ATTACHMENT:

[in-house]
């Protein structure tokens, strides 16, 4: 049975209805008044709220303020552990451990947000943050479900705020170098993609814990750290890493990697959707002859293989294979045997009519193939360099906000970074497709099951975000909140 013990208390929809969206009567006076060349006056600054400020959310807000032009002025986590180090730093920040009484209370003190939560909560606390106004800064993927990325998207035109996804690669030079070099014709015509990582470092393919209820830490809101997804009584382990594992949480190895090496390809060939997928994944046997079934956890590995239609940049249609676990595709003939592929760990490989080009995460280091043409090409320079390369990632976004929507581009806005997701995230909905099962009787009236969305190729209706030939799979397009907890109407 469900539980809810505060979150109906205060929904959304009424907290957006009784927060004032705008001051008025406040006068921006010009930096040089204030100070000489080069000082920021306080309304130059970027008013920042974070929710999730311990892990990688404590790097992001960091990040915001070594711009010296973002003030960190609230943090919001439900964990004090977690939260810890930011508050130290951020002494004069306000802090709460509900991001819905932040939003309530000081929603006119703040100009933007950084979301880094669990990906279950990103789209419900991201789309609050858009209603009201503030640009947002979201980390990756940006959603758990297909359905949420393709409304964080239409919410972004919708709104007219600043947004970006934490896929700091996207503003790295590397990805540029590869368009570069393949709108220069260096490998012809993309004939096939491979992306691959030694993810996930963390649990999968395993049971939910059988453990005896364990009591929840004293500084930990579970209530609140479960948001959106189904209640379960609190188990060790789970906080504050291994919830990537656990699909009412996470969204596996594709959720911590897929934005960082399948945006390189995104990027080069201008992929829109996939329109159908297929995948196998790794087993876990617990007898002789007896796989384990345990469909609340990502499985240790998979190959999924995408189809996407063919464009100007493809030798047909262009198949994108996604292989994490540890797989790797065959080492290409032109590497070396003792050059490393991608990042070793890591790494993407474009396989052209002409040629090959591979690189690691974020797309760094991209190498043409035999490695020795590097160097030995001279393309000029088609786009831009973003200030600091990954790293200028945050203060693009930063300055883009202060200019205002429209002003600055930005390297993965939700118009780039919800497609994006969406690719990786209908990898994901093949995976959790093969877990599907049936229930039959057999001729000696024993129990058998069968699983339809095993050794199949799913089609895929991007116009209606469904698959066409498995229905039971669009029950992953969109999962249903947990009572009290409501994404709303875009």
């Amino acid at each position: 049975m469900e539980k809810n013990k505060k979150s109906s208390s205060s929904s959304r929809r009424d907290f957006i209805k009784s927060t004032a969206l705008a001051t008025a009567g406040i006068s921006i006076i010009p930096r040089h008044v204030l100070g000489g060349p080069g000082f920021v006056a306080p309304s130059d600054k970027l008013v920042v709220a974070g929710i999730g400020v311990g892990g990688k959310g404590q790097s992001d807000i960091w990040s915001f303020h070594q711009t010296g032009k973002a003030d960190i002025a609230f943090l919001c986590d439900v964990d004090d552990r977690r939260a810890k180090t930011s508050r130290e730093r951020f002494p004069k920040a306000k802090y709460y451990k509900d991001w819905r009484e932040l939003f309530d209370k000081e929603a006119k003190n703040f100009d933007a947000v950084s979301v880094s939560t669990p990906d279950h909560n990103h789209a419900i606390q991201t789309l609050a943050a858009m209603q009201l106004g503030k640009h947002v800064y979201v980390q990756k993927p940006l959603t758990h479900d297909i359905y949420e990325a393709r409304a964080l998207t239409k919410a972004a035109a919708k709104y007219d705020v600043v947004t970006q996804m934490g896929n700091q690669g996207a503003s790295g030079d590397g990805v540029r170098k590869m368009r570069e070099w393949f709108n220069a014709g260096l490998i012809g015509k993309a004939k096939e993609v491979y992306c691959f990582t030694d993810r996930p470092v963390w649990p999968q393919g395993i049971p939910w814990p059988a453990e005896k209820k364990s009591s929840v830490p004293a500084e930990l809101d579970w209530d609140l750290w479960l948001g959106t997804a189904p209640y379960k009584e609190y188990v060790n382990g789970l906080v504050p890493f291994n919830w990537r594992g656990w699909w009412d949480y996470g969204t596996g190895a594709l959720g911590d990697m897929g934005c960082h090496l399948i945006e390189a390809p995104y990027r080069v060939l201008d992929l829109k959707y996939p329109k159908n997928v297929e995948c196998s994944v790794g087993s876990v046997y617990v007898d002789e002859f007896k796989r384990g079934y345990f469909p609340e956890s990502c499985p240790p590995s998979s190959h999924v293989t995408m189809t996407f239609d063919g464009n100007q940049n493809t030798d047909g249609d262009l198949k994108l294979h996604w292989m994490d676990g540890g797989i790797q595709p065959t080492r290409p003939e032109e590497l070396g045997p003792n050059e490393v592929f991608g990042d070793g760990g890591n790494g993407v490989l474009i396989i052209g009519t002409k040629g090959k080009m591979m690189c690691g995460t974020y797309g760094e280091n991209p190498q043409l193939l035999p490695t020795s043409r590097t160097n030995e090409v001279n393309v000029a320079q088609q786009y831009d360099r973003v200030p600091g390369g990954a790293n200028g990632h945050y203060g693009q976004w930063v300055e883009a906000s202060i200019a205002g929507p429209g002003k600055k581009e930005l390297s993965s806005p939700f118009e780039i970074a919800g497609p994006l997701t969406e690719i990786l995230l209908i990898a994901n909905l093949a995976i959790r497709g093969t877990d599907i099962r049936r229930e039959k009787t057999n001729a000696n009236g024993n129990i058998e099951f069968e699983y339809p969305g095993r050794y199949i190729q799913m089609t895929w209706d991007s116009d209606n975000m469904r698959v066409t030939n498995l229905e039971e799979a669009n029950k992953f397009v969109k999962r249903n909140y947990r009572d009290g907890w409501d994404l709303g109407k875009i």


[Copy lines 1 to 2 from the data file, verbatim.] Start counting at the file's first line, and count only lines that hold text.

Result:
[in-house]
């Protein structure tokens, strides 16, 4: 049975209805008044709220303020552990451990947000943050479900705020170098993609814990750290890493990697959707002859293989294979045997009519193939360099906000970074497709099951975000909140 013990208390929809969206009567006076060349006056600054400020959310807000032009002025986590180090730093920040009484209370003190939560909560606390106004800064993927990325998207035109996804690669030079070099014709015509990582470092393919209820830490809101997804009584382990594992949480190895090496390809060939997928994944046997079934956890590995239609940049249609676990595709003939592929760990490989080009995460280091043409090409320079390369990632976004929507581009806005997701995230909905099962009787009236969305190729209706030939799979397009907890109407 469900539980809810505060979150109906205060929904959304009424907290957006009784927060004032705008001051008025406040006068921006010009930096040089204030100070000489080069000082920021306080309304130059970027008013920042974070929710999730311990892990990688404590790097992001960091990040915001070594711009010296973002003030960190609230943090919001439900964990004090977690939260810890930011508050130290951020002494004069306000802090709460509900991001819905932040939003309530000081929603006119703040100009933007950084979301880094669990990906279950990103789209419900991201789309609050858009209603009201503030640009947002979201980390990756940006959603758990297909359905949420393709409304964080239409919410972004919708709104007219600043947004970006934490896929700091996207503003790295590397990805540029590869368009570069393949709108220069260096490998012809993309004939096939491979992306691959030694993810996930963390649990999968395993049971939910059988453990005896364990009591929840004293500084930990579970209530609140479960948001959106189904209640379960609190188990060790789970906080504050291994919830990537656990699909009412996470969204596996594709959720911590897929934005960082399948945006390189995104990027080069201008992929829109996939329109159908297929995948196998790794087993876990617990007898002789007896796989384990345990469909609340990502499985240790998979190959999924995408189809996407063919464009100007493809030798047909262009198949994108996604292989994490540890797989790797065959080492290409032109590497070396003792050059490393991608990042070793890591790494993407474009396989052209002409040629090959591979690189690691974020797309760094991209190498043409035999490695020795590097160097030995001279393309000029088609786009831009973003200030600091990954790293200028945050203060693009930063300055883009202060200019205002429209002003600055930005390297993965939700118009780039919800497609994006969406690719990786209908990898994901093949995976959790093969877990599907049936229930039959057999001729000696024993129990058998069968699983339809095993050794199949799913089609895929991007116009209606469904698959066409498995229905039971669009029950992953969109999962249903947990009572009290409501994404709303875009």